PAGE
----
typical halogen lamp image

Typical halogen lamp image

3. Halogen Lamps. Surprisingly, we still see a large number of halogen globes in use. They tend to run hot and are relatively inefficient energy wise. Their life span drops down a notch from c.f.l. and l.e.d. technology lamps and are typically quoted at 1,500 to 4,000 hours.

4. Incandescent Light Bulbs. The humble ‘edison’ style incandescent light bulb has a low lifespan ranging from 750 hours to 1,500 hours. Increasingly they make little sense on energy efficiency, lifespan or economics.

Inside The L.E.D. Bulb – Electrical Insights

From the above information we can see there are huge benefits in installing l.e.d. light bulbs and l.e.d. light fittings wherever possible when you renovate, upgrade lighting systems or simply change a light bulb (or call a licensed electrician to change them). So lets look at some of the ‘hard facts’ around l.e.d. lighting.

1. L.E.D. Bulb Colour Spectrum. How is the ‘feel’ and appearance of l.e.d. light specified? The appearance of light from any light source is derived from the spectral colour of the light. It may appear to be a ‘cool’ whitish coloured light, a ‘warm’ yellower tinged light or

LED lighting in's and out's

L.E.D. Light Bulb

even a mid spectrum ‘daylight’ coloured light. These colours of the emitted light make a huge difference to the feel of lighting in any room or outdoor area. The colour of light is specified ( in lighting) by a temperature, generally in Kelvin, A “warm” l.e.d. light bulb will generally be specified within the 2000 – 3000 kelvin (notated as ‘K”) range. The cool, whitish l.e.d. light bulbs will be specified within the range of 3100 – 4500 Kelvin and daylight appearance l.e.d. light bulbs will have a range of 4600 – 6600 Kelvin. When you purchase l.e.d. light bulbs you will see the Kelvin rating of the bulb specified and generally the ‘spectral colour’ of the light (warm, cool or daylight).

2. Running Costs Of L.E.D. Bulbs. We can take an example of a 10 watt l.e.d. bulb to look at how much it actually costs to power l.e.d. lighting. A 10 watt l.e.d. light bulb emits approximately the same amount of ‘usable’ light that a ‘standard’ 60 watt incandescent light bulb. Assuming we run the light bulb is run 10 hours per day and an electricity cost (in N.S.W.) of 20 cents per kilo watt hour, this l.e.d. light bulb would cost just 2 cents per day to run or $7.30 per year.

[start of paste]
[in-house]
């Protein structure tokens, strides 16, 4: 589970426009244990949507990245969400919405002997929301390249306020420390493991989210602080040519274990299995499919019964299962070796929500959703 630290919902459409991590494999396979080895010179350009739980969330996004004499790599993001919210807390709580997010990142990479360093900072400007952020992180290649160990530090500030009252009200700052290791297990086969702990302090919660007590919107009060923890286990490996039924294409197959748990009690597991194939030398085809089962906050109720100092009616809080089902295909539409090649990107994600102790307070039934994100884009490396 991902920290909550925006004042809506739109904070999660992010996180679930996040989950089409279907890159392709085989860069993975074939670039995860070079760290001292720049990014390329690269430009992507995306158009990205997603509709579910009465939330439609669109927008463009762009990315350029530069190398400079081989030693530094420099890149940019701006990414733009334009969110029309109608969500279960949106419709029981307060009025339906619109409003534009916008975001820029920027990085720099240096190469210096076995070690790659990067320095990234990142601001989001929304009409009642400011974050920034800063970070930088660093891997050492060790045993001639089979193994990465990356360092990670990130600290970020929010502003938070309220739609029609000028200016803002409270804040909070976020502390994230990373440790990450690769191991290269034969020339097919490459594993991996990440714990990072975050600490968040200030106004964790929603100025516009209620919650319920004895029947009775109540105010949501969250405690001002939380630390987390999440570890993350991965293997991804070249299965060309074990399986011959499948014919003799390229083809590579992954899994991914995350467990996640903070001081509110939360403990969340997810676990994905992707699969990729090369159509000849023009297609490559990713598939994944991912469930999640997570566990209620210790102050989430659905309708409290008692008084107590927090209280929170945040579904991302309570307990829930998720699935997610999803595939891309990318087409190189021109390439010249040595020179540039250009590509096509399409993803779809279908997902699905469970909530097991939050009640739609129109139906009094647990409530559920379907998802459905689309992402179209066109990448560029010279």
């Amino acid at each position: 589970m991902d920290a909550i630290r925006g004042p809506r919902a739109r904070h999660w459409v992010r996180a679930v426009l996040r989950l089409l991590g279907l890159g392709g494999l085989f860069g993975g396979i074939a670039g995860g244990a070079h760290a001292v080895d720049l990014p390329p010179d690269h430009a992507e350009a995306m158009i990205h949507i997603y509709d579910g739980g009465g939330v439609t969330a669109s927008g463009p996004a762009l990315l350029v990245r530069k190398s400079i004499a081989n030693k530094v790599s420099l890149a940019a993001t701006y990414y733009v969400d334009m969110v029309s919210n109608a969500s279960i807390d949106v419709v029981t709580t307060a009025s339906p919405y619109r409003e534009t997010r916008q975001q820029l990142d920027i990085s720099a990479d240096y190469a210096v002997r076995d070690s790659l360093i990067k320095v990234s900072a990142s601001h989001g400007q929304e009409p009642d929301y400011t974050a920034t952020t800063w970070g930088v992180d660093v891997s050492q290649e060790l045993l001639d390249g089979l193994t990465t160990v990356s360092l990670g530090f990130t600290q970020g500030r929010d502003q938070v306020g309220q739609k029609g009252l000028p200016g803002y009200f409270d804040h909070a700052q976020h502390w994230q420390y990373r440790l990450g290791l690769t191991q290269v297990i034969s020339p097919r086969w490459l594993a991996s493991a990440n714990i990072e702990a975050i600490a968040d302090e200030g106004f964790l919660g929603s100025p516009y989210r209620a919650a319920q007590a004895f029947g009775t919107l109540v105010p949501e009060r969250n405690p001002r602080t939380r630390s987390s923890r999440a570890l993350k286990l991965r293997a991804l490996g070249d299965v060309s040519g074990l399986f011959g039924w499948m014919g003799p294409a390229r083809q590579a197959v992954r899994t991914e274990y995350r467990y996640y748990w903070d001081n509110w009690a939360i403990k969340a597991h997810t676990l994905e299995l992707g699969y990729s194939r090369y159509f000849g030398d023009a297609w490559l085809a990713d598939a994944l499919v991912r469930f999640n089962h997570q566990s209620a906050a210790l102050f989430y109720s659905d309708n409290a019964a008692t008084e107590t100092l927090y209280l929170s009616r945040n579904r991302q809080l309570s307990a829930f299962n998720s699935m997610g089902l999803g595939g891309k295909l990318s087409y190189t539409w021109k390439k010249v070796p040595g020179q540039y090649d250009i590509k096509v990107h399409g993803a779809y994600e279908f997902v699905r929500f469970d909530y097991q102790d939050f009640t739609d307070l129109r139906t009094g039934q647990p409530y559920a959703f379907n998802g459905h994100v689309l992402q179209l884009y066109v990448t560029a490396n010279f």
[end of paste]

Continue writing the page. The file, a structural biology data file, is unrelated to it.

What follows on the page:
3. Lifespan Of L.E.D. Bulbs. Using the above example of 10 hours per day running time for our l.e.d. light bulb and an ‘average’ life expectancy of 40,000 hours, we would expect out ‘sample’ light bulb to last an amazing 10.95 years!

Electrical Installation Of Induction Cooktops

Induction cooktops are now very popular in domestic kitchens as they are faster, safer and more energy efficient than gas and traditional electric cooktops. To many people the most important features of induction cooktops is that you can adjust the cooking heat instantly and with great precision.

How Induction Cooktops Work

An induction burner consists of a ceramic plate with an electromagnetic coil beneath it. When you turn on the induction cooktopburner, an electric current runs through the coil, generating a fluctuating magnetic field, but no heat on the burner itself. Once you set an iron or stainless steel pan on the burner the magnetic field induces many smaller electric currents intp the pan’s metal. Iron is a poor conductor of electricity, so as all these small currents run through the iron much of the energy is converted to heat. 

Benefits Of Induction Cooktops

Induction is the first technology that offers all of the benefits of cooking with gas, with none of the drawbacks. Until now, gas has always outperformed electric cooking surfaces. Some advantages of Induction cook tops are:

  1. Faster – Because energy is directly transferred within the pan metal, cooking on an electric induction range is extremely fast – even faster than gas.

        2. Safer – Electric induction cooktops are much safer than gas or other electric surfaces, since there is no open flame, red-hot coil or other radiant heat source to ignite fumes or flammable materials.

        3. Cleaner – With no grates or grease catch to worry about, clean up is a breeze. Just use a damp cloth and wipe over the flat, easy-to-clean surface.

       4. Cooler – Traditional gas or electric ranges waste up to half the heat they generate. The waste heats the kitchen instead of the food. With an electric induction range, almost no ambient heat is produced, since all the heat is being generated in the pan itself.

       5. Cheaper. Induction cooking is far more energy efficient than gas or traditional electric ranges. When you remove the pan from the induction cooking surface, the induction cooktop immediately goes into standby mode, which uses almost no energy whatsoever.

Induction cooktops are great for high-heat cooking, they offer the chef excellent temperature precision when it comes to simmering and melting. If an induction cooktop is to be installed into an existing kitchen different measurements need to be taken into consideration to ensure that it will be suitable for the existing circuit, as induction cooktops will generally be a large load on the existing electrical circuits.

Induction cooktops in kitchens need to be installed so that they conform to various requirements and so that they honour the manufacturer’s warranty and meet Australian standards. Induction cooktops use innovative technology to deliver fast and impressive results on the stove.